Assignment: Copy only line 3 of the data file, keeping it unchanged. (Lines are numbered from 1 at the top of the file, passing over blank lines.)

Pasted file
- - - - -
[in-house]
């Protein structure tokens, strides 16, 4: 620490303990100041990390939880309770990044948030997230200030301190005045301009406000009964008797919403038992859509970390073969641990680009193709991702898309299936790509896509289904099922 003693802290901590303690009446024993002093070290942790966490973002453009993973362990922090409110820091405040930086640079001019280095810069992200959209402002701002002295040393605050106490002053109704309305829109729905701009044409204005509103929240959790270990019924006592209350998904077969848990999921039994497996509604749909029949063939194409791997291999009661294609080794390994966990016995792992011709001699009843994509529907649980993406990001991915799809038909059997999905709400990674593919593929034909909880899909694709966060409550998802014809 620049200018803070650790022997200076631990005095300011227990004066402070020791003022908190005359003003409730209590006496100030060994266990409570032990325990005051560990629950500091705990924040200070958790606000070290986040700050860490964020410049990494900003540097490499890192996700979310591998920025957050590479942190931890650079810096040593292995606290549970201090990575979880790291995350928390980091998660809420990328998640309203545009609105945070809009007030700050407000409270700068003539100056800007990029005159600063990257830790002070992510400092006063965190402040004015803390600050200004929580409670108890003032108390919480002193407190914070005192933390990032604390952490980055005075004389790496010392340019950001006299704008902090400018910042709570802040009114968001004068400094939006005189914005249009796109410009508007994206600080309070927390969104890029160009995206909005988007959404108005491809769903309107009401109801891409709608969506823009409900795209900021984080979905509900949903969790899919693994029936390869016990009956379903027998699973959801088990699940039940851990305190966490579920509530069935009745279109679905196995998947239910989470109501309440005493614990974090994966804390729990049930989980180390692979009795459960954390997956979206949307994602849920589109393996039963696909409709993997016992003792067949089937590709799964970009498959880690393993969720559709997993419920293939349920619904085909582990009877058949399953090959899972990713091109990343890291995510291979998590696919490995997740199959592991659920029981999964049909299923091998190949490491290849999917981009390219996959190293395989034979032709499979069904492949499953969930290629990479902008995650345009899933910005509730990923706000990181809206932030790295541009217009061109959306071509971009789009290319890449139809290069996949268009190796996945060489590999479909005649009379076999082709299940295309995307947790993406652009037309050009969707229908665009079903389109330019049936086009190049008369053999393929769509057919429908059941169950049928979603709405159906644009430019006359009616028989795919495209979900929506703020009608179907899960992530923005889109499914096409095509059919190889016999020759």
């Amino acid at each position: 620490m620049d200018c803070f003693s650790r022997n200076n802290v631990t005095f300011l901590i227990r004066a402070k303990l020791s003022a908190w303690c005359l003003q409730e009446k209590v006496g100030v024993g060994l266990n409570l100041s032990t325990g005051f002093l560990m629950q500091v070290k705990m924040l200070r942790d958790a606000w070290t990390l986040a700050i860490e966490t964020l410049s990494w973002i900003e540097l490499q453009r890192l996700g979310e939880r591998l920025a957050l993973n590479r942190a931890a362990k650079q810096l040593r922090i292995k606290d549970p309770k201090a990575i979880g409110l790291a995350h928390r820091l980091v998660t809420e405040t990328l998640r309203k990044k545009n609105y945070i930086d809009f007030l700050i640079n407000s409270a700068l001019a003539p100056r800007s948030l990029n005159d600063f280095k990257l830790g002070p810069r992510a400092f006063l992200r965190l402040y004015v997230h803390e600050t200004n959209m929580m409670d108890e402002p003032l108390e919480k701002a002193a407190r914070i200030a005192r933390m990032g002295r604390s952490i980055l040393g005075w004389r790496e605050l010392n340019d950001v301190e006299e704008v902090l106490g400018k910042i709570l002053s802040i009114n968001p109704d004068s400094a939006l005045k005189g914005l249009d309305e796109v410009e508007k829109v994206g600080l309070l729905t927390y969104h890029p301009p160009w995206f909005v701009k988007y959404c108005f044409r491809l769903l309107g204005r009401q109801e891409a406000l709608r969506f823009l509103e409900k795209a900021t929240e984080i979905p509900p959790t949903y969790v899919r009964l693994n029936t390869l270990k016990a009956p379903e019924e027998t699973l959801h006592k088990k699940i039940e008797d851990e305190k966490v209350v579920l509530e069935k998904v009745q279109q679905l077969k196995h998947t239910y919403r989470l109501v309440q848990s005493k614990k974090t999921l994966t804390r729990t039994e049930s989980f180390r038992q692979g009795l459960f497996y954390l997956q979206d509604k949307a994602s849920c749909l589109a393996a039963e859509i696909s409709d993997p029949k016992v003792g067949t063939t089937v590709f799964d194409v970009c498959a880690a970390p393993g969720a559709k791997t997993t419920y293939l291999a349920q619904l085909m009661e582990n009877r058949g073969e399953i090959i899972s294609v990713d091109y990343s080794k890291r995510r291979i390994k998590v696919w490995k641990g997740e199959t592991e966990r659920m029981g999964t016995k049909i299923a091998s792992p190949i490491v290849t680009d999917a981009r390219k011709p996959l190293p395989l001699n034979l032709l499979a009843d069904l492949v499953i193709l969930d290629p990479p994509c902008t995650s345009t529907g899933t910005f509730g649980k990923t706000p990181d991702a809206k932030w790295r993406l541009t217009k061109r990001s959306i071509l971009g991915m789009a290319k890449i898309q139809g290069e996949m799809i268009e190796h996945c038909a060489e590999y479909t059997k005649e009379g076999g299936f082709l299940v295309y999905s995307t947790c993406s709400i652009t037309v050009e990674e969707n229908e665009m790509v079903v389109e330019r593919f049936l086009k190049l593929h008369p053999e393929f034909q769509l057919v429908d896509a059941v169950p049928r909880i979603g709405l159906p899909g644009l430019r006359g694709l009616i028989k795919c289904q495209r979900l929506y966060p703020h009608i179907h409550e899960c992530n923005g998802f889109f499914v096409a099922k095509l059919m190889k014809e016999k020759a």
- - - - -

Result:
């Amino acid at each position: 620490m620049d200018c803070f003693s650790r022997n200076n802290v631990t005095f300011l901590i227990r004066a402070k303990l020791s003022a908190w303690c005359l003003q409730e009446k209590v006496g100030v024993g060994l266990n409570l100041s032990t325990g005051f002093l560990m629950q500091v070290k705990m924040l200070r942790d958790a606000w070290t990390l986040a700050i860490e966490t964020l410049s990494w973002i900003e540097l490499q453009r890192l996700g979310e939880r591998l920025a957050l993973n590479r942190a931890a362990k650079q810096l040593r922090i292995k606290d549970p309770k201090a990575i979880g409110l790291a995350h928390r820091l980091v998660t809420e405040t990328l998640r309203k990044k545009n609105y945070i930086d809009f007030l700050i640079n407000s409270a700068l001019a003539p100056r800007s948030l990029n005159d600063f280095k990257l830790g002070p810069r992510a400092f006063l992200r965190l402040y004015v997230h803390e600050t200004n959209m929580m409670d108890e402002p003032l108390e919480k701002a002193a407190r914070i200030a005192r933390m990032g002295r604390s952490i980055l040393g005075w004389r790496e605050l010392n340019d950001v301190e006299e704008v902090l106490g400018k910042i709570l002053s802040i009114n968001p109704d004068s400094a939006l005045k005189g914005l249009d309305e796109v410009e508007k829109v994206g600080l309070l729905t927390y969104h890029p301009p160009w995206f909005v701009k988007y959404c108005f044409r491809l769903l309107g204005r009401q109801e891409a406000l709608r969506f823009l509103e409900k795209a900021t929240e984080i979905p509900p959790t949903y969790v899919r009964l693994n029936t390869l270990k016990a009956p379903e019924e027998t699973l959801h006592k088990k699940i039940e008797d851990e305190k966490v209350v579920l509530e069935k998904v009745q279109q679905l077969k196995h998947t239910y919403r989470l109501v309440q848990s005493k614990k974090t999921l994966t804390r729990t039994e049930s989980f180390r038992q692979g009795l459960f497996y954390l997956q979206d509604k949307a994602s849920c749909l589109a393996a039963e859509i696909s409709d993997p029949k016992v003792g067949t063939t089937v590709f799964d194409v970009c498959a880690a970390p393993g969720a559709k791997t997993t419920y293939l291999a349920q619904l085909m009661e582990n009877r058949g073969e399953i090959i899972s294609v990713d091109y990343s080794k890291r995510r291979i390994k998590v696919w490995k641990g997740e199959t592991e966990r659920m029981g999964t016995k049909i299923a091998s792992p190949i490491v290849t680009d999917a981009r390219k011709p996959l190293p395989l001699n034979l032709l499979a009843d069904l492949v499953i193709l969930d290629p990479p994509c902008t995650s345009t529907g899933t910005f509730g649980k990923t706000p990181d991702a809206k932030w790295r993406l541009t217009k061109r990001s959306i071509l971009g991915m789009a290319k890449i898309q139809g290069e996949m799809i268009e190796h996945c038909a060489e590999y479909t059997k005649e009379g076999g299936f082709l299940v295309y999905s995307t947790c993406s709400i652009t037309v050009e990674e969707n229908e665009m790509v079903v389109e330019r593919f049936l086009k190049l593929h008369p053999e393929f034909q769509l057919v429908d896509a059941v169950p049928r909880i979603g709405l159906p899909g644009l430019r006359g694709l009616i028989k795919c289904q495209r979900l929506y966060p703020h009608i179907h409550e899960c992530n923005g998802f889109f499914v096409a099922k095509l059919m190889k014809e016999k020759a």